While coronavirus restrictions are slowly being lifted in some parts of the world, in others staying at home and resorting to video chats with friends and family remains the new normal. That’s also true for dating, where health organisations without exception are urging potential couples to meet, talk and even date online. If you’re not sure where to start, here are five of the best remote dating apps for lockdown.
5. The League
Professional-focused dating app The League was an early adopter of voice and video calls, so perhaps it’s no surprise that the service has seen significant growth over the past few months. The most interesting part of the app is the League Live feature, which is a collection of live video feeds from users that you can swipe through, with the app giving you two minutes to make a decision about whether you’re interested in connecting further. The League Live runs on Wednesday and Sunday at 9PM, so if it’s one of these evenings maybe give it a go!
Hinge’s “designed to be deleted” tagline sounds like it’s meant for adultery, but from what I can gather it’s more about getting you off the app - and happily into a relationship - with as few intermediate steps as possible. Likes are given to updates - like photos and videos - rather than to users, so you can get past the initial first stages of conversation more naturally. You also get a miniaturised version of the questions from older web-based internet dating, providing more conversation fodder. Like Bumble and some other apps, it recently gained a video chatting feature that is ideal for a safe first date.
One of the most fascinating dating apps is Once, which takes a drastically approach to dating than rivals like Bumble or Tinder. The app is designed to offer only one match per day, at noon exactly, which is handpicked by an actual human being based on the information you offer into the app (and your dating record). This means that you don’t have to spend time swiping away on everyone that passes by - you just look at your match for the day, and if you’re interested you can have a chat. Like other services, Once has been quick to add online-focused features like video dating, with a sensible 30 minute limit on the first date to ensure you spend your time wisely.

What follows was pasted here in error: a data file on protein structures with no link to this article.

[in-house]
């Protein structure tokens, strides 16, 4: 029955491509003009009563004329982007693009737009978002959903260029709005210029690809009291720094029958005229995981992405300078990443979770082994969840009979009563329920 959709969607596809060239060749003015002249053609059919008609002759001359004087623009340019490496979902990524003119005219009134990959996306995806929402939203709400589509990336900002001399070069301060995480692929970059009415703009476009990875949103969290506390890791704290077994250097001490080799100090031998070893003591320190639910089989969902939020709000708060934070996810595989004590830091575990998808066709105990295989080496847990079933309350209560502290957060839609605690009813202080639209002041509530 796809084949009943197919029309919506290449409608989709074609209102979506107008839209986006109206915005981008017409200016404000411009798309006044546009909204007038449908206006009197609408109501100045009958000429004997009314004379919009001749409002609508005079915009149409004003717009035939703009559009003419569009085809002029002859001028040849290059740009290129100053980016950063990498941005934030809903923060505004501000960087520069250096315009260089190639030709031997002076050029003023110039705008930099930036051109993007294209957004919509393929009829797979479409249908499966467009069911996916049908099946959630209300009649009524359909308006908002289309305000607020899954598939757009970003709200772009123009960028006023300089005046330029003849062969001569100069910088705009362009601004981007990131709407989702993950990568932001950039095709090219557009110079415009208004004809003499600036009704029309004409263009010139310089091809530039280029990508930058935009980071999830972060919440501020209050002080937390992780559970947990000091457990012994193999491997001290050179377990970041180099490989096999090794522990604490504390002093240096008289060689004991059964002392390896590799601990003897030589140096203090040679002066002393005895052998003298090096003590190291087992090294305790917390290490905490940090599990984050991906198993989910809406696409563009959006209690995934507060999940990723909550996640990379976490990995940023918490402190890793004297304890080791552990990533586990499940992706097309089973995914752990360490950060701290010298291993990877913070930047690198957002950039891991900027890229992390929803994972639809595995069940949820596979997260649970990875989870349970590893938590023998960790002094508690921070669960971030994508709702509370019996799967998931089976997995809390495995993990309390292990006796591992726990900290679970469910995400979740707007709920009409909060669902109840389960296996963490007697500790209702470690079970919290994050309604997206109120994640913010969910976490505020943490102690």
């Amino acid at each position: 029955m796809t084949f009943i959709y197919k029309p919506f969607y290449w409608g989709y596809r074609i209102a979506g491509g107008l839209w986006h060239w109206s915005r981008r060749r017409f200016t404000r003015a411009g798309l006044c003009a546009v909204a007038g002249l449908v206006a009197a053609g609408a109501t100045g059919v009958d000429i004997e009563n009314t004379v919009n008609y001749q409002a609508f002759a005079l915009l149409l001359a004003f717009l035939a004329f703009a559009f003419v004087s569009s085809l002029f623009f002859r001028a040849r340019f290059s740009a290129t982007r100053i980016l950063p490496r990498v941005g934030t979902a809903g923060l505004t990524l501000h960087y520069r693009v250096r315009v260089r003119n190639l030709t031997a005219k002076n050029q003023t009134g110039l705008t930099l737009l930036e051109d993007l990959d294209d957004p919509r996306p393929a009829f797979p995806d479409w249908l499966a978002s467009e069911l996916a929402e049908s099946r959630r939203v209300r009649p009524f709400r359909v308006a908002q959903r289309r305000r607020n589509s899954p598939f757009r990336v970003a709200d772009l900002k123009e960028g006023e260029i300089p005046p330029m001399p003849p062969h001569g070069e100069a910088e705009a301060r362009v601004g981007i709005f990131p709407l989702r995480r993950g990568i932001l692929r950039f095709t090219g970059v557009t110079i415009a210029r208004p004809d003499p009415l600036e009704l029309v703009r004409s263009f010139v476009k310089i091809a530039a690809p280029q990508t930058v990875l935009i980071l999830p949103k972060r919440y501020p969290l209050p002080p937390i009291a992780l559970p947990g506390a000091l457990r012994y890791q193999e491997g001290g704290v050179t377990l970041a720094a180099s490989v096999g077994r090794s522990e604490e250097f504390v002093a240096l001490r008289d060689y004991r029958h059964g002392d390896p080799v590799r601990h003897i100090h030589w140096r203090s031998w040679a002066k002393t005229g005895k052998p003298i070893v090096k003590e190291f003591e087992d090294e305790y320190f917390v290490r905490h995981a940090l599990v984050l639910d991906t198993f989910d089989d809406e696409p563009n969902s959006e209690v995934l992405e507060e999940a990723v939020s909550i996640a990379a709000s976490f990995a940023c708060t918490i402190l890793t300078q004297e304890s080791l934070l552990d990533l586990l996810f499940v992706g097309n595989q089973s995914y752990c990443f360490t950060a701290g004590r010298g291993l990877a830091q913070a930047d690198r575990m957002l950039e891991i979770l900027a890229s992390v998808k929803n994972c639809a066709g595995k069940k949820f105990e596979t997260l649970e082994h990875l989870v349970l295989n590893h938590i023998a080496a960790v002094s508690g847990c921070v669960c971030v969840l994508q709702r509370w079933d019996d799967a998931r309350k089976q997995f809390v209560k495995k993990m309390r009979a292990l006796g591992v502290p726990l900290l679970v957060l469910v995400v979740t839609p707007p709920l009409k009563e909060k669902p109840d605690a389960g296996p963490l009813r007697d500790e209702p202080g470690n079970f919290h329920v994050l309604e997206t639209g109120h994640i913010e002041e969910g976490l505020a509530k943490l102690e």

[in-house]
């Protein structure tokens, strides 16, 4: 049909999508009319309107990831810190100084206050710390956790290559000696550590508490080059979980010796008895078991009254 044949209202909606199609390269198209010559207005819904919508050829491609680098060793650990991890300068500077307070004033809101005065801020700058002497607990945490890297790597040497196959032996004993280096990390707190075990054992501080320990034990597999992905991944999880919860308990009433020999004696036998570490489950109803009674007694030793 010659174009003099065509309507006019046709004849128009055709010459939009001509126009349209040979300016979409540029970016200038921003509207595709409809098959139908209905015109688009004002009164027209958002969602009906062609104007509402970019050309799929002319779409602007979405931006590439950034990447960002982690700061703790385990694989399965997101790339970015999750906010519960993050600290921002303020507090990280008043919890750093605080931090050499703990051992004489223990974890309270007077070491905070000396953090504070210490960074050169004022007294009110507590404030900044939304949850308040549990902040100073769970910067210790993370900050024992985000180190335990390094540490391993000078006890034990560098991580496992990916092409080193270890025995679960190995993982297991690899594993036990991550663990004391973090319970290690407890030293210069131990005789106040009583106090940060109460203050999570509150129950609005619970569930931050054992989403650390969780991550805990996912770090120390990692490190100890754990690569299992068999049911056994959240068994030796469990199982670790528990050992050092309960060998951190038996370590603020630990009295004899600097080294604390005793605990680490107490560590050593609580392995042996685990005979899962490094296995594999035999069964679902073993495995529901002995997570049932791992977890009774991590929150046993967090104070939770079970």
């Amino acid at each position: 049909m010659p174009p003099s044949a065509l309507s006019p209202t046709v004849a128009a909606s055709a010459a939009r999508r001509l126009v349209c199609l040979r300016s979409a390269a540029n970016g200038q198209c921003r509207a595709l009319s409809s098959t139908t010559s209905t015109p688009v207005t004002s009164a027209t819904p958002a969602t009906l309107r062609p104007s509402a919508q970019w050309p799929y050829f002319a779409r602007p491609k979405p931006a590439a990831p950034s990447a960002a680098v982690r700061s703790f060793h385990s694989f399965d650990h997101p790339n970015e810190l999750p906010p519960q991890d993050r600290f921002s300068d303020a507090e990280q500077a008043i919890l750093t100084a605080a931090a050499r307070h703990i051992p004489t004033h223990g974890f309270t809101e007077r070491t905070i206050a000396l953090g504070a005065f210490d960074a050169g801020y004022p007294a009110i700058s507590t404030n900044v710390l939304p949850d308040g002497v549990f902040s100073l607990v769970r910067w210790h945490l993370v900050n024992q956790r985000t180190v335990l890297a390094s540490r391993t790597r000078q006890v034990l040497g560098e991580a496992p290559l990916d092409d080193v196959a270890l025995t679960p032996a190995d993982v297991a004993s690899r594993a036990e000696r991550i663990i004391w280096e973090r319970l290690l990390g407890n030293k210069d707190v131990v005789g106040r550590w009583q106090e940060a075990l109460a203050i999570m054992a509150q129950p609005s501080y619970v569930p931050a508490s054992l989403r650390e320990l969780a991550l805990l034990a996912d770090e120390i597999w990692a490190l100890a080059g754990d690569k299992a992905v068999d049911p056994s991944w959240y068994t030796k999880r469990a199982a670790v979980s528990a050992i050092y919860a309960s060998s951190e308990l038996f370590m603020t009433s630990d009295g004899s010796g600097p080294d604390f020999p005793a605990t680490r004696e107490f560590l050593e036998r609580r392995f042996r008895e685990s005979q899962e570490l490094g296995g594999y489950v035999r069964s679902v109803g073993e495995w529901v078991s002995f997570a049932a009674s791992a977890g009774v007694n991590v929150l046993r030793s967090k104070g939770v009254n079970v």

The oft-imitated swipe left or swipe right app has grown a fair few features since I used it many years ago, not least of which is a paid-for “passport” that allows you to match with people around the world. When you’re not allowed to meet up with people in the same building, there’s no reason to limit yourself to your actual whereabouts - so why not go somewhere you’d like to visit after the current situation has passed? You may find a friendly local, or a fellow traveller interested in the same places you are. Either way, it could be a fun trip. Other premium features have also appeared, like just straight-up seeing who likes you, Rewinding to undo your past action or Super Liking someone to really try and get their attention. Of course, the free app still works as well as it’s always had, with no real need to pay up for casual use, so give it a go if you’ve never tried it or it’s been a little while. The one big drawback here is the lack of video calling, but the company promises this will arrive by the end of June.
The advantage of Bumble is that women, who typically make up a smaller proportion of dating app users, get the privilege of making the first move. (For same-sex dating, either party can!) That means that women are not constantly drowning in messages, which is probably better for everyone involved. Bumble has adapted well to the current crisis, with the release of video and voice calls that mean you don’t have to leave the app (or divulge your contact details!) to get a more personal connection with a match. Definitely a good one to try.
So, there we have it. I hope these recommendations were useful, and be sure to let me know if any work for you by tweeting me @wsjudd. Thanks for reading and I’ll catch you on the next article!
Header image: time.com